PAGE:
On the economic front, the Institute for Supply Management's (ISM) non-manufacturing index, which tracks monthly changes in the services sector, is due out at 10 a.m. ET. Economists polled by Reuters predict activity fell slightly in February to 55.0 from 55.2. A reading above 50 indicates a sector expansion.
"Businesses remain cautious about the outlook and the effect of higher payroll taxes," wrote Amna Asaf, North America economist at independent research firm Capital Economics, in a note on Thursday afternoon.
European shares were boosted by the news that euro zone finance ministers have struck an agreement to bail out Cyprus by the end of March, although they have yet to work out the details of the 17 billion euro ($22.1 billion) financial aid package.
Shares in mainland China recovered 2 percent on Tuesday after hitting a six-week closing low in the previous session, as outgoing Chinese Premier Wen Jiabao set out a reform plan at the National People's Congress in order to achieve a 2013 growth target of 7.5 percent.
The Senate Budget Committee will meet on Tuesday at 10:30 a.m. New York time to discuss reducing the fiscal deficit by eliminating wasteful spending in the tax code.
House Speaker John Boehner said President Barack Obama and he had made no headway on a deal to avoid sequestration over the weekend. Meanwhile, House Republicans are expected to introduce a bill to extend government funding through September, to avoid a government shutdown at the end of the month.
While stocks so far have largely ignored sequester concerns, analysts say signs the cuts are beginning to impact the economy could eventually move markets.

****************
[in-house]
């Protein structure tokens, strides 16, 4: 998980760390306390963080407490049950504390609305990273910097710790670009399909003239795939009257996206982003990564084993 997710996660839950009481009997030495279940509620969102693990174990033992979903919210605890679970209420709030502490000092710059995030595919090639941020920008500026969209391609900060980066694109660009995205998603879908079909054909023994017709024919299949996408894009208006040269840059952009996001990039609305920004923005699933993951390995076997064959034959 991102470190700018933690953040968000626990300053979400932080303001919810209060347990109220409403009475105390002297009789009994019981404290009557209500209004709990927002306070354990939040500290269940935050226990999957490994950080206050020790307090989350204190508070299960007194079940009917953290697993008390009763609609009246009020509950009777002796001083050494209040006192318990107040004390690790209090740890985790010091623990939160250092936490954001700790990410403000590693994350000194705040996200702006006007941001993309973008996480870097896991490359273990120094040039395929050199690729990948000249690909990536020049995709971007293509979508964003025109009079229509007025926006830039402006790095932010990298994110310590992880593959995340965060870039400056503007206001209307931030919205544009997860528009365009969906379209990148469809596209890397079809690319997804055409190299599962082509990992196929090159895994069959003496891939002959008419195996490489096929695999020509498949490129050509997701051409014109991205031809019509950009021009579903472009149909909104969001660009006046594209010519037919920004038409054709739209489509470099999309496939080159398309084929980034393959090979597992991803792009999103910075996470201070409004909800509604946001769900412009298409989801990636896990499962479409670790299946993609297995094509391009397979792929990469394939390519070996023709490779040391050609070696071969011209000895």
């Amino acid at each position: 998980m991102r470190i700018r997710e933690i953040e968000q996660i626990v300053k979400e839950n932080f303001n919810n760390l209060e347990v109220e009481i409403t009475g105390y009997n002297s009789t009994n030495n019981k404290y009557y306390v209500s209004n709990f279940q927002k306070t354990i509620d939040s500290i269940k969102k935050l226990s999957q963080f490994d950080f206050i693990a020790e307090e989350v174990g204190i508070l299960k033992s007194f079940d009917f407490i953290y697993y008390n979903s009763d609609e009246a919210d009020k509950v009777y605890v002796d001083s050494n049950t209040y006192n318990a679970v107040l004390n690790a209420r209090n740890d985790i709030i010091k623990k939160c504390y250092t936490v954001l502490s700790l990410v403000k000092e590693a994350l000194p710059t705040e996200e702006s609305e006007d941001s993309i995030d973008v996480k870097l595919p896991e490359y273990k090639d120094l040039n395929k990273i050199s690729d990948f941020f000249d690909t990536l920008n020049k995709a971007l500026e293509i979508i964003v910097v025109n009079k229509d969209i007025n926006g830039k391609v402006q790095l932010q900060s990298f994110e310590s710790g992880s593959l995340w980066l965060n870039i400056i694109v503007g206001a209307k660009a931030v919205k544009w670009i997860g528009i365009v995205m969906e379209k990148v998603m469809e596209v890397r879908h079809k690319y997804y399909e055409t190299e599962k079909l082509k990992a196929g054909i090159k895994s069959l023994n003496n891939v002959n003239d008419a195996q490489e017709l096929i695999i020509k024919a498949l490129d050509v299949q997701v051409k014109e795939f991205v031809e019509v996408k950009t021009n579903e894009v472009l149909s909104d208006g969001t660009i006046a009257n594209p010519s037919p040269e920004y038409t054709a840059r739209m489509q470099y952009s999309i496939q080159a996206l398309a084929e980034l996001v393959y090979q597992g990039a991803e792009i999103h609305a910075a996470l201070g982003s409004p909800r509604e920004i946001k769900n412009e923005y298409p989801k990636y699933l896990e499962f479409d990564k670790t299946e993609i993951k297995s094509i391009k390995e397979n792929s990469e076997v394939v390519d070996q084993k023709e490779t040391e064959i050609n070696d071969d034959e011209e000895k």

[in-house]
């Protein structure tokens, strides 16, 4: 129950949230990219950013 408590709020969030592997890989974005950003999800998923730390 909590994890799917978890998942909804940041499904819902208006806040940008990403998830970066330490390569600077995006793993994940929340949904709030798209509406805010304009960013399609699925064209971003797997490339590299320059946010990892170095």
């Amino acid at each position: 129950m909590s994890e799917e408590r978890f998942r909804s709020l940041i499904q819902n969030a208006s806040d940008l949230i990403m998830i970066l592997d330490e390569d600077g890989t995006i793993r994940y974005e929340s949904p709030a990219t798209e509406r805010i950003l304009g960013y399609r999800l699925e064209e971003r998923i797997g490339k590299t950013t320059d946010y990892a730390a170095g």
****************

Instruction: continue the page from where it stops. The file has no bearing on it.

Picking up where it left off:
On Monday afternoon, Stephen King, chief global economist at HSBC, said that the U.S. was living in a fantasy world" over the impact sequestration would have on growth.
"If you look at the projections from the Congressional Budget Office, they assume that growth goes back to between four to five percent in real terms between 2014 and 2018. Their numbers suggest that the U.S. will post the fastest rate of productivity growth of any decade in the last 50 or 60 years," King told CNBC Europe. "Even allowing for the fact that there's some debt reduction, coming through sequestration, there's still a degree of wishful thinking with regard to the economy which probably isn't going to come true."
Qualcomm rose after the chipmaker said it is raising its quarterly dividend by 40 percent to 35 cents a share from 25 cents a share and announced a $5 billion stock buyback program.
Google edged higher after Jefferies boosted its price target on the search-engine giant to $1000 from $875 with a "buy" rating. The company hit an all-time high on Monday.
Netflix gained after RBC initiated coverage of the movie-streaming website with an "outperform" rating and a price target of $210.
JCPenney slumped amid news Vornado Realty Trust is selling 10 million JCPenney shares via Deutsche Bank, sources told CNBC. Vornado currently has an approximately 8.5 percent stake in the retailer, or about 18.6 million shares.
Later, Richmond Federal Reserve President Jeffrey Lacker will take part in a panel discussion, "Help or Harm: Central Bank Monetary Policies at the Outer Limits," at the National Association for Business Economics Conference in Washington D.C. at 2 p.m. On Monday, Fed vice chair Janet Yellen said aggressive monetary stimulus is warranted since the economy continues to operate well below its full potential.
VeriFone is scheduled to report fourth quarter earnings after the closing bell.